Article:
Literature 
  • The Arcia Chronicles have the Lightbringers, a group of seven deities who invaded Tarra over nine thousand years ago and killed off its Old Gods, placing them firmly among the divinity. That said, all seven serve an even more powerful entity known only as "the Light", which has called them back after seven millenia, leaving Tarra without any divine protection.
  • In Brandon Sanderson's multiverse, several works feature powerful physical beings worshipped as divine, but the Shards of Adonalsium are more powerful than any of them.
  • David Eddings really likes this one:
    • In The Belgariad, UL (father of the gods) and the two opposing Destinies are much more powerful than the gods (the Destinies are exactly equal in power; how they stack up to UL isn't elaborated on).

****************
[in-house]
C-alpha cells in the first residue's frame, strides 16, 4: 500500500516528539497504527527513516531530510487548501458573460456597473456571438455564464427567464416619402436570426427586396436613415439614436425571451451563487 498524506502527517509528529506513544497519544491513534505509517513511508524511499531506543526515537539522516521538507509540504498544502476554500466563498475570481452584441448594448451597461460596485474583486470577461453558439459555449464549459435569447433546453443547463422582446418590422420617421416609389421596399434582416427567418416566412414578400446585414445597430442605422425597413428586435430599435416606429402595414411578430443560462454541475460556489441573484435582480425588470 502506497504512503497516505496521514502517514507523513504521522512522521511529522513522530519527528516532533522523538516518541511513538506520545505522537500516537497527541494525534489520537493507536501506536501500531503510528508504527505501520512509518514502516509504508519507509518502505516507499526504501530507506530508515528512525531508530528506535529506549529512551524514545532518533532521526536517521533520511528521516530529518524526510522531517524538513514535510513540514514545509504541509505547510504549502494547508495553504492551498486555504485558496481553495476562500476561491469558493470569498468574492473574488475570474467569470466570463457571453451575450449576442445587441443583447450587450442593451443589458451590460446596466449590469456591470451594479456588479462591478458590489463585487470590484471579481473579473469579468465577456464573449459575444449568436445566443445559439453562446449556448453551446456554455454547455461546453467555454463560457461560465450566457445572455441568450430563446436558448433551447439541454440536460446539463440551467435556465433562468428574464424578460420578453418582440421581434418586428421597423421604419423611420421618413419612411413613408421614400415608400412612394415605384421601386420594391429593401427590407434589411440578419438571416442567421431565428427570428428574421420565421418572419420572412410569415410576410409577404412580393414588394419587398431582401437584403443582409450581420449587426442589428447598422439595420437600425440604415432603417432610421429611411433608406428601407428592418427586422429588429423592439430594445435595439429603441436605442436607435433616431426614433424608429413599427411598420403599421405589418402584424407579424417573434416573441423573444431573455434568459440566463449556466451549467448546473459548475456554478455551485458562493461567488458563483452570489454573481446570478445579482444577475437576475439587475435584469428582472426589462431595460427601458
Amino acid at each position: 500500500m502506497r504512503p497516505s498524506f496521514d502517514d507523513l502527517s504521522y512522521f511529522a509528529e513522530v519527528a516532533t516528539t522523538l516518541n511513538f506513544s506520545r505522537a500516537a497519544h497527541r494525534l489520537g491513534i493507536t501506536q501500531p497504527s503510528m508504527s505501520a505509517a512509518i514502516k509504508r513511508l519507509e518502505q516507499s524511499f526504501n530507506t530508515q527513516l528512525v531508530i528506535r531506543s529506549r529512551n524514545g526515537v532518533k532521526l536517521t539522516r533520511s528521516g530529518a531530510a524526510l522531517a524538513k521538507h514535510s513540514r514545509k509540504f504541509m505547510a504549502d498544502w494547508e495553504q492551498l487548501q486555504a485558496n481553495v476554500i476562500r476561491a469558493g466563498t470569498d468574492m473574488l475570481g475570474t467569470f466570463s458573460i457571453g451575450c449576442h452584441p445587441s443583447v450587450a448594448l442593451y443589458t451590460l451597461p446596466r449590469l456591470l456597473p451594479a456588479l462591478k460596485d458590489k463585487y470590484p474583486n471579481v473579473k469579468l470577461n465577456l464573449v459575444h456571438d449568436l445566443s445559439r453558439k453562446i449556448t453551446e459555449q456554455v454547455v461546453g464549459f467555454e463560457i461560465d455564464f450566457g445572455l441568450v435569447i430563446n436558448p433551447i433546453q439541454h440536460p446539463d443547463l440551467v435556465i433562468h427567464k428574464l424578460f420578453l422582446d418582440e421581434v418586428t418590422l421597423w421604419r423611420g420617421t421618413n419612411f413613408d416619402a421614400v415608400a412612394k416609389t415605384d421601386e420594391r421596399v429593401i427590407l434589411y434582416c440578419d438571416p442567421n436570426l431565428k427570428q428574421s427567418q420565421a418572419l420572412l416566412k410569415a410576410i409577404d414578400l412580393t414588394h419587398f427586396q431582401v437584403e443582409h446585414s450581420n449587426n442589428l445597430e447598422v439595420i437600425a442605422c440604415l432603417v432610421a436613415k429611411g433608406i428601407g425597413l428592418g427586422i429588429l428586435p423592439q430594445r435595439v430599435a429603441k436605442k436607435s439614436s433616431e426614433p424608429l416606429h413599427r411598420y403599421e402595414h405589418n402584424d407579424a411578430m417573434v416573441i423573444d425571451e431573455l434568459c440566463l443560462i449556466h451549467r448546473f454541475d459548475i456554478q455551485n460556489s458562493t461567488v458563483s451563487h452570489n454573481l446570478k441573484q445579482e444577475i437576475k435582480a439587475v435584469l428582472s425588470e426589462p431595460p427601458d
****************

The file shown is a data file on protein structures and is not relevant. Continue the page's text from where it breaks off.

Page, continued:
• In The Elenium, there's Bhelliom (bound in the form of the local MacGuffin for most of the books) and its opposite number Klael.
    • The Dreamers has the original male and female creative powers embodied as the peasant couple Ara and Omago.
  • Played with in The Death Gate Cycle. The Sartan and Patryn races aren't technically gods, but consider themselves to be such- and get a nasty shock when they learn that there are things more powerful than them out there.
  • The Faerie Queens in The Dresden Files are as good as gods, but the Faerie Mothers (formally, the Queens Who Were) are an order of magnitude stronger, though they seem to be pretty restricted in how they can use their power, and don't do much during their one appearance other than offer some cryptic advice.